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Emergency Medicine News

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Drugs May Be Different, but Treatment Is the Same

Fadial, Tom MD

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doi: 10.1097/01.EEM.0000526944.50496.06
    Figure
    Figure:
    Pharmacology, toxicity, and management of second-generation antipsychotic (SGA) overdose. (CNS Drugs 2012;26[7]:601.)
    Figure
    Figure

    A 38-year-old man with an unknown medical history was brought in after he was found unresponsive next to an empty bottle of Seroquel. His presenting vital signs were notable for a blood pressure of 96/43 mm Hg and a heart rate of 103 bpm. Examination revealed a tentatively protected airway (GCS E2 M5 V3, SpO2 100%, RR 14), normal pupil diameter and reactivity, and dry mucous membranes with thick vomitus in the oral cavity.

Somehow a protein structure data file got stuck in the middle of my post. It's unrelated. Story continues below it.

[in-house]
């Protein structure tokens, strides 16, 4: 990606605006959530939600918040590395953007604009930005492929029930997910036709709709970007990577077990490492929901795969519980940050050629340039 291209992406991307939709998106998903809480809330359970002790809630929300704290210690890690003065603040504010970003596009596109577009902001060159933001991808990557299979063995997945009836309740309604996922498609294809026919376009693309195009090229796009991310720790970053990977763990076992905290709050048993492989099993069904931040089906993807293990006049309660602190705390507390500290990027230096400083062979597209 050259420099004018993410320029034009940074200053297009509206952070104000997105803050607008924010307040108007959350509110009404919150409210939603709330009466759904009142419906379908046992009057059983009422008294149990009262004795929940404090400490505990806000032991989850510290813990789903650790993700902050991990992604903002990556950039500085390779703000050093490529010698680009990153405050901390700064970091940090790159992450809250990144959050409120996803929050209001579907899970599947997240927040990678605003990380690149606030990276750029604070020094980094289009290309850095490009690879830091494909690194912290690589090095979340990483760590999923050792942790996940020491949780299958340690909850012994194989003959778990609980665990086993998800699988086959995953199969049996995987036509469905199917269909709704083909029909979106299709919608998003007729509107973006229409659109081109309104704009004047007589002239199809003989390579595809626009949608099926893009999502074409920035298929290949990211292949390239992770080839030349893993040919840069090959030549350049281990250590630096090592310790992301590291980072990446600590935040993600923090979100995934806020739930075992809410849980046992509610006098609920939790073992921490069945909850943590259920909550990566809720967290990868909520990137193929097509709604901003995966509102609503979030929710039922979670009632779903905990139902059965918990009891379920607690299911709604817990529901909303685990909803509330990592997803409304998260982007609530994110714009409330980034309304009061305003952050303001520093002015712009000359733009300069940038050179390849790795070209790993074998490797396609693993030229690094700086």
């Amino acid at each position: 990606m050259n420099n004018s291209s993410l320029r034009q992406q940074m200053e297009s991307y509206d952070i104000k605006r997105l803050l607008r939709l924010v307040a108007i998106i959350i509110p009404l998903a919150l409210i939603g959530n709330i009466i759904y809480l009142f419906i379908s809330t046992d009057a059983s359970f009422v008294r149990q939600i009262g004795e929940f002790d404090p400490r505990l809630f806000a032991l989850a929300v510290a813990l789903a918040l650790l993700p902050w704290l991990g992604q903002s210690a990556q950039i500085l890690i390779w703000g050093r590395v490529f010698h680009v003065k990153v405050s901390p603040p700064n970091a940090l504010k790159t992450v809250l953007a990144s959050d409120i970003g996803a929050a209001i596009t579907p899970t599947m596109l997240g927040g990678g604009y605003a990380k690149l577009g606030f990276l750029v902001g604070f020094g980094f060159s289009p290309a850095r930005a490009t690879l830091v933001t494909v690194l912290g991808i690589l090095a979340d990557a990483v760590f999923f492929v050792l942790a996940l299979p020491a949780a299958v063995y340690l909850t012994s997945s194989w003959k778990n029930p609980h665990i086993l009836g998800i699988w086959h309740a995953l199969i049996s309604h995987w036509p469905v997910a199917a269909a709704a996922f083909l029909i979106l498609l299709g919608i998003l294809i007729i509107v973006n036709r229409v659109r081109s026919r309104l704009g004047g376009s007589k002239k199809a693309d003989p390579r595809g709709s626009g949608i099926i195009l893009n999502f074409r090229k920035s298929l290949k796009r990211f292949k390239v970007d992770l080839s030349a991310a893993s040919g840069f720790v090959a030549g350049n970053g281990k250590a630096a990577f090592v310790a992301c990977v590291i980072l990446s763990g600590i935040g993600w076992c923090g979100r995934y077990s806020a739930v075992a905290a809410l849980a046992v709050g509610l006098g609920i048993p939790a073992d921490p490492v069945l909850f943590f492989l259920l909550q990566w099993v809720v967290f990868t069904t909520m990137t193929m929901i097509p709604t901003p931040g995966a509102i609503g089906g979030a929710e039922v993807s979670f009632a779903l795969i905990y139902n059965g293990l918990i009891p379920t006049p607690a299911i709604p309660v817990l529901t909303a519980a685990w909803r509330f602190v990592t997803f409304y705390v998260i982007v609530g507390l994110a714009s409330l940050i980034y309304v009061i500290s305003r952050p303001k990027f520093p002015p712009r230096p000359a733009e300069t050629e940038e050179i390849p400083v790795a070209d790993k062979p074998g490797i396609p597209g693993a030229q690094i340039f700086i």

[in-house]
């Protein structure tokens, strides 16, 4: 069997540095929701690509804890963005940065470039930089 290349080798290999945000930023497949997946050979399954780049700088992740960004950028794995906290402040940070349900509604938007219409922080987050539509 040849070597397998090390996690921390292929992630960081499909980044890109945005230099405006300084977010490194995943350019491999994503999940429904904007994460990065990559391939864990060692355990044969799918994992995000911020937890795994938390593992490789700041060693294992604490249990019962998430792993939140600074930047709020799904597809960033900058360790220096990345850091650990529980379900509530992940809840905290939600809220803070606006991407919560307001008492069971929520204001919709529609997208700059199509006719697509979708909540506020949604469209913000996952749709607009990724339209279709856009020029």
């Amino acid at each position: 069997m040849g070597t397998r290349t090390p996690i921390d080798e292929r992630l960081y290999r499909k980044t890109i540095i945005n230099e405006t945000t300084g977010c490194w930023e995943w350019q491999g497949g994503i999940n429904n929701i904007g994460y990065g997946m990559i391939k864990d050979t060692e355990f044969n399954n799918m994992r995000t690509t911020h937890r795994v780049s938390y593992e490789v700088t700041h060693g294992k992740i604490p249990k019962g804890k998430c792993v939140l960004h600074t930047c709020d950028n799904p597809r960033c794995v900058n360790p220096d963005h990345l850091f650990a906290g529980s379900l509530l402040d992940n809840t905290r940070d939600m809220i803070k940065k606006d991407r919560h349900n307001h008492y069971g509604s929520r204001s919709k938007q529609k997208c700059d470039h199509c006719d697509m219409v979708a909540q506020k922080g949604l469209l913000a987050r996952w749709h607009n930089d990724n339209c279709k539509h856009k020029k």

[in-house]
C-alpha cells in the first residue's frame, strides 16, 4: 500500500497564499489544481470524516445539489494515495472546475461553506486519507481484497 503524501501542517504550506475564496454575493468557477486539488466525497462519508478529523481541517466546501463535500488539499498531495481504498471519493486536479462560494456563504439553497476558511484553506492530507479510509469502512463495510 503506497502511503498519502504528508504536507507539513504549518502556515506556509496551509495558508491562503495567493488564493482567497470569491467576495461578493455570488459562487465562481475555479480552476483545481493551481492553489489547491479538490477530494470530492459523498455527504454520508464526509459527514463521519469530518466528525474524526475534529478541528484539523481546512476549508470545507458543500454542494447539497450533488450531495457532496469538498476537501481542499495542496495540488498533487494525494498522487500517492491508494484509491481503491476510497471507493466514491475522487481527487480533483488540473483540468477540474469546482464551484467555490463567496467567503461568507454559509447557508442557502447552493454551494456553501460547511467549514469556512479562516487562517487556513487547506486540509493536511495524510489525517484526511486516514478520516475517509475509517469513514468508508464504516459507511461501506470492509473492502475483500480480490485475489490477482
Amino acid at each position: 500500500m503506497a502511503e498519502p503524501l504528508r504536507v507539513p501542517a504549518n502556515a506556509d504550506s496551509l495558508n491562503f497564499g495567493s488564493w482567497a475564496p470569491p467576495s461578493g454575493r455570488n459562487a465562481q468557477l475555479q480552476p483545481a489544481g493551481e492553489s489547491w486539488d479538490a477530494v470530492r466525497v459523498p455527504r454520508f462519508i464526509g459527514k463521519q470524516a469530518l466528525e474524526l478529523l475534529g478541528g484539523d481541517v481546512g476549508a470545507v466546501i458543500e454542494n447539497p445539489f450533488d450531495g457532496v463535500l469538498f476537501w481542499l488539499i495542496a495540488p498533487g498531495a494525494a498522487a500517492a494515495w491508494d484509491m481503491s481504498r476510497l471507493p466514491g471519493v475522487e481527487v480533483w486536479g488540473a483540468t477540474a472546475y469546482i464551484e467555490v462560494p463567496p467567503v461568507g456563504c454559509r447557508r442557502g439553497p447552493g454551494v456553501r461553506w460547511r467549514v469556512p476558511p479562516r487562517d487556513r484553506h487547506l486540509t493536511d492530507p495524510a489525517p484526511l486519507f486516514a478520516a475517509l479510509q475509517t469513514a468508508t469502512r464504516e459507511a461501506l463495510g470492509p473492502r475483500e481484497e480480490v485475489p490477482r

Table
    Table:
    Toxidrome Summary

    The laboratory evaluation was unremarkable, with no evidence of aspiration on chest radiography. An ECG showed sinus tachycardia without QT prolongation. His blood pressure increased to normal range with fluid resuscitation. The patient's mental status progressively improved, and he was discharged after six hours of uneventful, continuous cardiac monitoring.

    How to Evaluate

    • POC glucose
    • ECG (QT interval)
    • Serum acetaminophen, salicylate, EtOH level
    • Serum drug levels if known (anti-epileptics)
    • Urine toxicology screen
    • Chemistry (metabolic acidosis, electrolytes, renal function)
    • LFT (hepatotoxicity)
    • CK (rhabdomyolysis)
    • Serum osmolarity (osmolar gap)
    • UA with microscopy (crystals in ethylene glycol poisoning)
    • ABG (carboxyhemoglobin, methemoglobin)
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